When someone is telling you their story over and over, they are trying to figure something outElisabeth Kübler-Ross, On grief and grieving
In the 1960s, America had a very different atmosphere. Right out of two world wars and a great depression life was not a bed of roses for most. But one particular thing added to the hopefulness of the population at large – startling breakthroughs. Physics, chemistry, engineering, and most importantly medicine.
Lethal illnesses which had no treatment before – pneumonia, chronic kidney disease, severe trauma, infection – all became a commonplace. Disease was seen as a problem that needed to be solved. With such glorious inventions, there was hope to maybe stop ageing and conquer death too.
Why so much information?
So during this time, doctors, who now had become life-savers, became highly authoritarian. The patient’s values, priorities, and preferences were the last thing that mattered. History taking and examination was an art left to be done by junior doctors.
Irked by the scenario, a female psychiatrist, decided to go to the patients, sit next to their old, debilitated beds and bodies, listen to how they feel about their disease and talk to them and their family about the disease and the future ahead. Elisabeth Kübler-Ross, eventually published these excerpts of her conversations and interviews in a book called – On death and dying, and published it in 1969.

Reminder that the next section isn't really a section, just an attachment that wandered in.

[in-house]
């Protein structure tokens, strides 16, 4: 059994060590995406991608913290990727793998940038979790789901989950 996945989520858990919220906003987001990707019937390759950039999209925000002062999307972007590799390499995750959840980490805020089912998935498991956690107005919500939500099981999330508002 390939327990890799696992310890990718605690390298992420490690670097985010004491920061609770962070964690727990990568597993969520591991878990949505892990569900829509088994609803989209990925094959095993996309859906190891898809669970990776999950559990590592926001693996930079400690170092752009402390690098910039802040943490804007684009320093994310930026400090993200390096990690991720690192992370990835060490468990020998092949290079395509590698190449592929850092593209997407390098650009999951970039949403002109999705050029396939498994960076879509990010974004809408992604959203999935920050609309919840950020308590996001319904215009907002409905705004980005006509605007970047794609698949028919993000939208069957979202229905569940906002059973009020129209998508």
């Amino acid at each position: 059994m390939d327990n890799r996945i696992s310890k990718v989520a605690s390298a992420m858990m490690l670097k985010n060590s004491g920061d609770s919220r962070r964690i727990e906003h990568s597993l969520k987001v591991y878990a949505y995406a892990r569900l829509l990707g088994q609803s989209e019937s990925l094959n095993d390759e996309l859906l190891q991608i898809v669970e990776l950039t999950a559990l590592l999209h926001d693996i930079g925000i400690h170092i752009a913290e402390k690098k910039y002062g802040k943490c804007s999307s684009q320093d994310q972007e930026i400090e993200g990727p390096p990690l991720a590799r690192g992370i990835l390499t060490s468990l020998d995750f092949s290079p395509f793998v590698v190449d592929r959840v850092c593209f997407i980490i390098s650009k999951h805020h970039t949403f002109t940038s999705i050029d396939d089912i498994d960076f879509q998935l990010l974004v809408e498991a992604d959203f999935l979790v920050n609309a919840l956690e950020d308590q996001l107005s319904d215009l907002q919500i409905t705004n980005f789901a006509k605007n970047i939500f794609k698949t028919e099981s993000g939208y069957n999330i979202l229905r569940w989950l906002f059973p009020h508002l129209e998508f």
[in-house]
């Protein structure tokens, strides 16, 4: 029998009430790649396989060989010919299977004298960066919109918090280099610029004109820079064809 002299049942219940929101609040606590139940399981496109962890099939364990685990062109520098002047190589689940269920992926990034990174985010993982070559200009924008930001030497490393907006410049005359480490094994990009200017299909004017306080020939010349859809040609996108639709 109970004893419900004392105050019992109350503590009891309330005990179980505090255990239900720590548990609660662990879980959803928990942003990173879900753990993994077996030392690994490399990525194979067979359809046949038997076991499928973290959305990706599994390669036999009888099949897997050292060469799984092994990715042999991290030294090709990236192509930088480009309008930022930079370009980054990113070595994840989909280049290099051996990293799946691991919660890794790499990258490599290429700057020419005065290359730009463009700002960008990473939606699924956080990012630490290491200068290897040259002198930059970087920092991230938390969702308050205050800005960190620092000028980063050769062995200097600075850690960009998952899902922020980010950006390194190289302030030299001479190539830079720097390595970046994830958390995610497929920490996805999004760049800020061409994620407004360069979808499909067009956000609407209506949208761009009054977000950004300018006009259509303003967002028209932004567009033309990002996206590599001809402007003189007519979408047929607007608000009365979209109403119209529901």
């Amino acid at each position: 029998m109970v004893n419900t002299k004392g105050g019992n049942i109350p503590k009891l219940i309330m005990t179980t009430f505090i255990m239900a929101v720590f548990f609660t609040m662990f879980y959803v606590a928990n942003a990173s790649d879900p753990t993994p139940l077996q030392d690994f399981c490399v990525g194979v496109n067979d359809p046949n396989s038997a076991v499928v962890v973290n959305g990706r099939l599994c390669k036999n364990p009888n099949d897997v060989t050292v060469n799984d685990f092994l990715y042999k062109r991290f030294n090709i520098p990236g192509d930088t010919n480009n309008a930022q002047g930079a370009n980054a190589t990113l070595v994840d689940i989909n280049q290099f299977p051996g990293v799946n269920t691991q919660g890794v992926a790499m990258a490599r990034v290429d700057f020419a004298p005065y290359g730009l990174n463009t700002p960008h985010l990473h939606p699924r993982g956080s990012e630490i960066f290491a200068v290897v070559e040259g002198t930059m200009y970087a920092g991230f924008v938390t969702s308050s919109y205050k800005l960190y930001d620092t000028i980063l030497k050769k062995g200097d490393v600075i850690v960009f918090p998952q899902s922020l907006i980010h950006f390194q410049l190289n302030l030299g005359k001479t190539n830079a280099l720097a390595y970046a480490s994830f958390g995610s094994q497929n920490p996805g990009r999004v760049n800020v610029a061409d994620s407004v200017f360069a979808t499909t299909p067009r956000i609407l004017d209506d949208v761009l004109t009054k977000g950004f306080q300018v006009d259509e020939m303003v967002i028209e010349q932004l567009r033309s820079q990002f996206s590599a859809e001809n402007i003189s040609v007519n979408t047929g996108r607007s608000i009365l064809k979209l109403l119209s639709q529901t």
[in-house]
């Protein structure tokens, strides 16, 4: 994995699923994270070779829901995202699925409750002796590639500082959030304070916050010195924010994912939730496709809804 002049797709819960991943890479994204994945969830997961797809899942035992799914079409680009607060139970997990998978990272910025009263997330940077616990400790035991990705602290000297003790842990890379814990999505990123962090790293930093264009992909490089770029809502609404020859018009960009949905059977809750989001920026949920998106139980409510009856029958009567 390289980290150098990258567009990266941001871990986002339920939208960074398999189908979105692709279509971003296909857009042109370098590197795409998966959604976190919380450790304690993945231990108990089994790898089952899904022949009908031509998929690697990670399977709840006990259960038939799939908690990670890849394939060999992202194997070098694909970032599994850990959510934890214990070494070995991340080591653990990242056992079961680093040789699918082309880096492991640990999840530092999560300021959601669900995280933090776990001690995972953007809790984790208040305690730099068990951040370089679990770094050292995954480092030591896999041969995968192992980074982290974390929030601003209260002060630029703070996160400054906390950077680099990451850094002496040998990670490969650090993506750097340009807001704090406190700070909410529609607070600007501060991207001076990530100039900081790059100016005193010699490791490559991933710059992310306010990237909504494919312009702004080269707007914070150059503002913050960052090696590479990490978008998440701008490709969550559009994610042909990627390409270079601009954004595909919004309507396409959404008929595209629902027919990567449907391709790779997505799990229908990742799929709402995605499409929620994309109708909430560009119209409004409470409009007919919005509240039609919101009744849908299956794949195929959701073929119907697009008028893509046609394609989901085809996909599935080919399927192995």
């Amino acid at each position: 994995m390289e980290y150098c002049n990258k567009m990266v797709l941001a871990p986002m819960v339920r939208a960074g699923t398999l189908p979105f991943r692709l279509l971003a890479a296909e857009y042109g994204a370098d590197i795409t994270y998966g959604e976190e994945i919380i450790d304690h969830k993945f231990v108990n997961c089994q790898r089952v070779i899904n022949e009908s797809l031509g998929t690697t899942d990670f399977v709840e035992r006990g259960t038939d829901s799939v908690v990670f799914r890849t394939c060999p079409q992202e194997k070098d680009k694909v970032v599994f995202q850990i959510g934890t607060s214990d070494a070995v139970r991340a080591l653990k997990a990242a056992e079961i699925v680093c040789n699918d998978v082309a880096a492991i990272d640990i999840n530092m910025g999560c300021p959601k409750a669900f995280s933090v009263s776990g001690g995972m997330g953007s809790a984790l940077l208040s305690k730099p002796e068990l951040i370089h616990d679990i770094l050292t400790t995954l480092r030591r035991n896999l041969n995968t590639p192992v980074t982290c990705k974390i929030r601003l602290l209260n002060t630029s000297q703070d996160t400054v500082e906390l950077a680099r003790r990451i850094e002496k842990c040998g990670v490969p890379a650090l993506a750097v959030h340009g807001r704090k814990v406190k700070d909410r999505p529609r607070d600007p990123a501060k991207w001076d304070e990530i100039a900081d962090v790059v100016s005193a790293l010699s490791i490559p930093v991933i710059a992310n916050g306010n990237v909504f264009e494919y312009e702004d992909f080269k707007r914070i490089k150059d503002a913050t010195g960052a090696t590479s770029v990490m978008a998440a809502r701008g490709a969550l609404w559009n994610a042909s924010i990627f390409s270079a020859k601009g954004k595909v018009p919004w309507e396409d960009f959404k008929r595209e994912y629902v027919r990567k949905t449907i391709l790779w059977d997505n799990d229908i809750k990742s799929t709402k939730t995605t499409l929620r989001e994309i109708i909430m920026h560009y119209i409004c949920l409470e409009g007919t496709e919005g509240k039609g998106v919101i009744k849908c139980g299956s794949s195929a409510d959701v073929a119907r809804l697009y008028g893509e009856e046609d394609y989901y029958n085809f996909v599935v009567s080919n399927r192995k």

Why is the book so important?
At a time when patients and especially a terminally ill patient was the last priority for doctors, primarily because they did not have a lot of modalities of treatment of the terminally ill, suddenly “how people died” started to make a difference. It brought about a change in the doctor-patient relationship. Moreover, it made way a new branch of medicine – Palliative Medicine. By the 1990s, pain became the fifth vital sign to be recorded along with temperature, BP, pulse rate, and respiration rate.
What is DABDA?
Kübler-Ross during her interviews with patients who were about to die saw a typical behavior pattern. All of them went through a distinctive wave of emotions. Not in a particular order, but all patients and their families, resorted to these emotions to tackle shock and grief.
The emotions were –
D – Denial
A – Anger
B – Bargaign
D – Depression
A – Acceptance
Haven’t we all gone through this cycle of emotions?
If you recollect, almost all of us have resorted to one or more of the above emotions. They are a sounding board for all of us. Even during corona times, we have all gone through these phases, in one way or another,
I had travel planned in March when the pandemic was just worsening. I was very clear in my head – “It’s just a virus, how bad can it get? Obviously the flights won’t stop and I’ll be able to come back. Obviously I won’t get the virus!” and so on. Rather the biggest superpowers in the world were in denial with the pandemic.
Only when the world saw what was happening in Italy, did the countries feel the need to take action.
We all have faced denial. It is a much-needed phase. It gives our minds the time to come to terms with reality. The virus has hit the world equally bad, and people are dying. Anyone can get it. And slowly all of us are coming to terms with this reality.